4. Keeping the airway open and checking for normal breathing.
  5. Starting CPR, chest compression, and rescue breaths.
  6. Continuing resuscitation until qualified help takes over.

Some situations like choking, drowning, and hypothermia, some points should be considered. Drowning victims that are unresponsive should be given CPR as soon as possible, finding the severity of choking, and checking the pulse and breathing for half a minute or more when the victim has hypothermia.

Paediatric Basic Life Support

There are some differences to adult and children basic life support, cardiorespiratory arrest is not common to children and origins of arrests requiring separate algorithm for health care professionals. Giving adult BLS to children should be given rather than doing nothing. It is also important to know the differences between infants and children.

The basic life support guidelines can be found here for UK and here for US.

How to Choose the Right EMT School for You

There are state approved EMT training programs available in many schools, colleges and universities. Choosing the right one for you can give you a some advantage during your training. Without proper training, you can’t get the certification and lessen your chances of becoming an Emergency Medical Technician (EMT).

You should prepare a list of your top choices and should check them out. Visit the EMT school on the top of your list and get a feel of the campus, talk to instructors and students. It is also better if you can bring someone with you so you can have another opinion. A famous school doesn’t always mean good education. Don’t limit your options.

Gather Information

Research schools you know little or nothing about, some information about how they select students and the number they are willing to accept can prepare you better. Find out things like their acceptance rate, general ranking for comparison, tuition, and the number of students. EMT schools offer EMT training for only a specified number of times per year. Some of the best schools also cost too much, but they may also have scholarships, financial aid, and installment plans that can make your training more affordable. Be sure to follow deadlines whether for registration, application, etc.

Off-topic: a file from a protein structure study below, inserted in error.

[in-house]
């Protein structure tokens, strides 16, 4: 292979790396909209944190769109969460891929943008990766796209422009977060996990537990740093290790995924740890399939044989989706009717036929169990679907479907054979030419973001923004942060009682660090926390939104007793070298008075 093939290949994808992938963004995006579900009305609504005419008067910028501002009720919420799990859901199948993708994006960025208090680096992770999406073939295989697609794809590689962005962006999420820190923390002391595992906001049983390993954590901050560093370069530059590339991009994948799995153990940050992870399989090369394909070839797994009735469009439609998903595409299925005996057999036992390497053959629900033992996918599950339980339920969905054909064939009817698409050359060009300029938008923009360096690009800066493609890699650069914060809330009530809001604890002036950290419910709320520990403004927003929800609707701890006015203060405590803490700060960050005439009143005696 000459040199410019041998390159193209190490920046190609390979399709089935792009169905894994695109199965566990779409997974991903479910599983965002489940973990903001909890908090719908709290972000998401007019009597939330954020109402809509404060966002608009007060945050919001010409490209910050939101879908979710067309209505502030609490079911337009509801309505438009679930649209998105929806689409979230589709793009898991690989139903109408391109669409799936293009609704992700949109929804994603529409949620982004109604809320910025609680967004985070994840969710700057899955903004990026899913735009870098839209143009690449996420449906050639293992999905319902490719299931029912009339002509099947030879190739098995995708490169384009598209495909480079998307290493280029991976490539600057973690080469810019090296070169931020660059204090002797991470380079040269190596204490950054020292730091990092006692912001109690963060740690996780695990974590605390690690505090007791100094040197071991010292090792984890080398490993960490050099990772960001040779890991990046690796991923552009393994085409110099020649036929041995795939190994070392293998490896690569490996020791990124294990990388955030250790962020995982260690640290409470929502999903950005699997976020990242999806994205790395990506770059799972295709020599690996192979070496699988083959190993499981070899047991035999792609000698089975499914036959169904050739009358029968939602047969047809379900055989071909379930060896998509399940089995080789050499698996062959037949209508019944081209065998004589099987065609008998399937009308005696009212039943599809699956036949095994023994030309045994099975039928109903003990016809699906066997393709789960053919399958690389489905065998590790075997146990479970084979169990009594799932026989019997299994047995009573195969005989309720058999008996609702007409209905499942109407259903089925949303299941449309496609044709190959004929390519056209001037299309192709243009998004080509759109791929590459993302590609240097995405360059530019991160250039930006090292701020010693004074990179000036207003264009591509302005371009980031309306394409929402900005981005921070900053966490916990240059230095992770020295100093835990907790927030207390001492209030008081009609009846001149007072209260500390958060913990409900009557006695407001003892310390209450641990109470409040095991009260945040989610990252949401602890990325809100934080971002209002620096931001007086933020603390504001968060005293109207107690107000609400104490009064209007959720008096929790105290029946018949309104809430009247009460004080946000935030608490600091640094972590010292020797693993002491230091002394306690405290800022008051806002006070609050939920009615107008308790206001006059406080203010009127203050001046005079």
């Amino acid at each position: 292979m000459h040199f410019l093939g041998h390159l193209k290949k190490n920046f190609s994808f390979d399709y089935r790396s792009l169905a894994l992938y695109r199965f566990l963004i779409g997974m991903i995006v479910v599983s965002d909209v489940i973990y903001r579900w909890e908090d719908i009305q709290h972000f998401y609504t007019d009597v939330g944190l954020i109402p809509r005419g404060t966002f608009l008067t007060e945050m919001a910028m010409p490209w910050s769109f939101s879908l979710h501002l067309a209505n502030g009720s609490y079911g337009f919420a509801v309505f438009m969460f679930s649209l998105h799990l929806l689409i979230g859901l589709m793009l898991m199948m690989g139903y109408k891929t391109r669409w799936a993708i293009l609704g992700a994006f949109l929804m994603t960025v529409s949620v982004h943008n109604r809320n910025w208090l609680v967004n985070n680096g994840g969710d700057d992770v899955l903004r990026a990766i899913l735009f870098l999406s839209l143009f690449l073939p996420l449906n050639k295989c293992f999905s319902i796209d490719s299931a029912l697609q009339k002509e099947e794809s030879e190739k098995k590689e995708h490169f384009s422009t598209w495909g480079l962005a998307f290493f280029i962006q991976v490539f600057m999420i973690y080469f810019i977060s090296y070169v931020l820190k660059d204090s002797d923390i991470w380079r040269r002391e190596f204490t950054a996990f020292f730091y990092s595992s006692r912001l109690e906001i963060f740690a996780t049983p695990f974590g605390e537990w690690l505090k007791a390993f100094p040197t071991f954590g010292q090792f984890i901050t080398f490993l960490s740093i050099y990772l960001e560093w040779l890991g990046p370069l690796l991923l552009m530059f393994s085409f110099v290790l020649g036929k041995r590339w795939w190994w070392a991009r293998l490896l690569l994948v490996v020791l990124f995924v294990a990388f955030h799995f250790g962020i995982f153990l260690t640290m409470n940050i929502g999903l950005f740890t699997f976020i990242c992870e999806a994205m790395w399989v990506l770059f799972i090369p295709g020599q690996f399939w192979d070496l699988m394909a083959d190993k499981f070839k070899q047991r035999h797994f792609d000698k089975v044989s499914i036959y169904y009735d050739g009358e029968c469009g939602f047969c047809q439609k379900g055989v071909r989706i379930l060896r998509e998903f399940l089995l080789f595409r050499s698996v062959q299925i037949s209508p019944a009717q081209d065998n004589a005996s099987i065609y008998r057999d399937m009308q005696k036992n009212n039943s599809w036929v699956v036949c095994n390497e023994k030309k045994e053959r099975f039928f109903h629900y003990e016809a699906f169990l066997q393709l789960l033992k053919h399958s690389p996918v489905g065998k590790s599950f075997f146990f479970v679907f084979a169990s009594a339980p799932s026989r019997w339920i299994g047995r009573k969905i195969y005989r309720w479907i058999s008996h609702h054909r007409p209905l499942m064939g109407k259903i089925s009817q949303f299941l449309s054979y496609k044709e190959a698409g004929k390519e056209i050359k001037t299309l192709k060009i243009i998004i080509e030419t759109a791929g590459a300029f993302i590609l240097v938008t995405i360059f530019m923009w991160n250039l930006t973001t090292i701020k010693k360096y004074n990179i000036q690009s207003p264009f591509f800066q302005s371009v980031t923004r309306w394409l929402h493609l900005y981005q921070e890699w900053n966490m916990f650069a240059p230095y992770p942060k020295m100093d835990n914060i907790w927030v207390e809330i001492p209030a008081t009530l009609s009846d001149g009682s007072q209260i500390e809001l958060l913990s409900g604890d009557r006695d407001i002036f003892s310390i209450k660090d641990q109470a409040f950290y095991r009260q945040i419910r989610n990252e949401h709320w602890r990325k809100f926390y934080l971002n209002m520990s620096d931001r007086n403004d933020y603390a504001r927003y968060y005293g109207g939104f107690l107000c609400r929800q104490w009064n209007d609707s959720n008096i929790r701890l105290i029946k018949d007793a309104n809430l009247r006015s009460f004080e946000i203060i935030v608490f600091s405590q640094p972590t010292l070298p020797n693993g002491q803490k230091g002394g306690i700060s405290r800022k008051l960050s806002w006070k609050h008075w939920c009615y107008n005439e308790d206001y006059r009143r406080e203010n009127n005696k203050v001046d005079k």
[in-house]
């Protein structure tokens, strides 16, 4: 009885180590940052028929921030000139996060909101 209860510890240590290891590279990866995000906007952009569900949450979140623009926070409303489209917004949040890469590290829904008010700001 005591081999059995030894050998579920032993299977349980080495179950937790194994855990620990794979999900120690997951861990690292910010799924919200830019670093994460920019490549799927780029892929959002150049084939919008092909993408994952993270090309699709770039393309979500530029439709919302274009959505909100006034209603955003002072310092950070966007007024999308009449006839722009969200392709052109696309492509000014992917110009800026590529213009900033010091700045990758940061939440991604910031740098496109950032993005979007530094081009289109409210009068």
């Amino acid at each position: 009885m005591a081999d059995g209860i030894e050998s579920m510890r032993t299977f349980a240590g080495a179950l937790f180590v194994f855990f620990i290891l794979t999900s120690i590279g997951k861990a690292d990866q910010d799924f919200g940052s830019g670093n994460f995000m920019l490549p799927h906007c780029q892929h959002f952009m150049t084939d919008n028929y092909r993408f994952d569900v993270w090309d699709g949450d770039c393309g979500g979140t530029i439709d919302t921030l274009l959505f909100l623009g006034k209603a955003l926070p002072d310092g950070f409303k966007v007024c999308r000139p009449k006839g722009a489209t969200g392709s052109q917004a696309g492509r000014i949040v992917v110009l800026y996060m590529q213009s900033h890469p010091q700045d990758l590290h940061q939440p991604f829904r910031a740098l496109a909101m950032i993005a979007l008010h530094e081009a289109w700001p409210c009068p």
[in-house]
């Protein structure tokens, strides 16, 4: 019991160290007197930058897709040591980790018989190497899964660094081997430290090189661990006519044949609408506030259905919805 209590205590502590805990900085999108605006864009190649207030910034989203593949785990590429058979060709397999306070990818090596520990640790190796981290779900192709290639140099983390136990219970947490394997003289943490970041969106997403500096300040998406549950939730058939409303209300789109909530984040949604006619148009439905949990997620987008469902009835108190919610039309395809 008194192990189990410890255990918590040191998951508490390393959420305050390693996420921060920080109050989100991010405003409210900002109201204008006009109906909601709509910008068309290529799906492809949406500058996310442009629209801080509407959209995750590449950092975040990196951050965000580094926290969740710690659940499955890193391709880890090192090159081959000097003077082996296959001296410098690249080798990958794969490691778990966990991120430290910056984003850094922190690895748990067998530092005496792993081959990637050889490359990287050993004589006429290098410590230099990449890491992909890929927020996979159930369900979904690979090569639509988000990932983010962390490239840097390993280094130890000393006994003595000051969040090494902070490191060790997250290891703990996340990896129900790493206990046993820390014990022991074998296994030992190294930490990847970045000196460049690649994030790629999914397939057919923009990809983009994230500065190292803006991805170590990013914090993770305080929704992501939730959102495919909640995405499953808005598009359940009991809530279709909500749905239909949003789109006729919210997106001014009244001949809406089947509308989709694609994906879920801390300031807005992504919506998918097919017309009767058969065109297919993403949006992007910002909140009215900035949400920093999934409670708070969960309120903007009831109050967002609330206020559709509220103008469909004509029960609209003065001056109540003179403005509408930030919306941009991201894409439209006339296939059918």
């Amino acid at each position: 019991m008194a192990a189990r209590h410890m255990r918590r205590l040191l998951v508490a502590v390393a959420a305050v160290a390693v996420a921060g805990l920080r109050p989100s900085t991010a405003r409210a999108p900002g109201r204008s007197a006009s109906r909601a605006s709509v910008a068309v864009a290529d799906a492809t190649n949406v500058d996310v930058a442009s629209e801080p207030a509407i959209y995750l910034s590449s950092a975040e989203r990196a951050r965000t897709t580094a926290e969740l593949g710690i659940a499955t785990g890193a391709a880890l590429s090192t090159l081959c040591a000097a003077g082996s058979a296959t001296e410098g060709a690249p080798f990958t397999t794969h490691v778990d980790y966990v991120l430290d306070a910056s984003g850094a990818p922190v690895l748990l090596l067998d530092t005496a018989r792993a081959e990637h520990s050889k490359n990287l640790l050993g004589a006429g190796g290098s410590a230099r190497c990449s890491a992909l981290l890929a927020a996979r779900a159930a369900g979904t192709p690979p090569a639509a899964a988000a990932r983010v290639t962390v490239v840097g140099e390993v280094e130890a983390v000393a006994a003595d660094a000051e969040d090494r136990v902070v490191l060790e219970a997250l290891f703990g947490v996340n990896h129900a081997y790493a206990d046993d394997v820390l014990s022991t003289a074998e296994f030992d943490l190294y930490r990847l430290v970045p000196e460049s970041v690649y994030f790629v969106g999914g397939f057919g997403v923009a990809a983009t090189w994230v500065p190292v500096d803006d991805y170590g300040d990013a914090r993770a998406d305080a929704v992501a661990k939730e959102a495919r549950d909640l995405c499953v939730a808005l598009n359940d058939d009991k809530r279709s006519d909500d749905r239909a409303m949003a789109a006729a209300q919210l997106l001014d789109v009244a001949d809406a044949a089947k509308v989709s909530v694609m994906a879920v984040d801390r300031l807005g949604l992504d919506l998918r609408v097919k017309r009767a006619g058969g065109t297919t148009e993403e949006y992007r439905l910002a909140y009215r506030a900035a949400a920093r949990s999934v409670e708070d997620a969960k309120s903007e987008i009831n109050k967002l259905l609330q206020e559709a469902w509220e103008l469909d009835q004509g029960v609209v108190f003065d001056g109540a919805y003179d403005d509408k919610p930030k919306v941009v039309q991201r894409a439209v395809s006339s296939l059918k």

Some of the top US schools that offer EMT courses include University of Maryland, Baltimore County, Drexel University, Drury University, Sanford-Brown Institute, Kaplan University, and more. You can include them to your choices if you have one near you.

Get the Training Content

While you’re at it, check how long the EMT training will last, some programs can be as short as a few weeks to several months. Get a feel of what you’re going to learn and the skills you will get after the course. Find out what kind of practical training they have. The best way to learn is through practice in simulated real life situations.

If possible, choose an EMT school close to where you live. It is important that you don’t get late to classes so you won’t miss anything.

Lives of people will be on your hands so choose your EMT school wisely.

How to Become an Emergency Medical Technician (EMT)

Being an Emergency Medical Technician (EMT) or a Paramedic can be very rewarding, after all what can be more great than saving people’s lives. Becoming an EMT can lead to a very fulfilling career in the emergency medical services field. You can also try or test the waters in the medical field by starting as an EMT, you can then become a nurse or doctor.

The work of an EMT can also be very challenging. Emergency medical care needs to be available 24 hours everyday which requires emergency medical technicians to be working at odd and irregular hours. They would be on call for long periods of time. EMT’s are required to be physically and emotionally capable to deal with extreme situations.

You Need EMT Training

To become an EMT, you need training and certification in your state. Requirements vary from state to state to enter training. Most require the applicant to be at least 18 years of age with a high school diploma or a GED. There are levels of EMT training starting with EMT Basic, EMT Intermediate, the EMT Paramedic. You can’t become an EMT Intermediate or EMT Paramedic until you are a certified EMT Basic. The training for EMT Basic takes more than a hundred hours of training focusing on emergency skills and patient assessment. You will also spend time in hospital emergency department and ambulance. You’ll get to learn how to use common medical equipments life stretchers and backboards.

You Need to Get Certified

After you have completed the state approved EMT Training you will be eligible to take the certification examination. The NREMT provides certification for 46 states and other states provide their own certification. You need to pass both a practical and a written examination to get certified as an EMT. You also need to be re-certified every two years and take continuing education and refresher courses.

After you’ve become a certified/licensed EMT Basic, you can then get advanced training as an EMT Intermediate then an EMT Paramedic.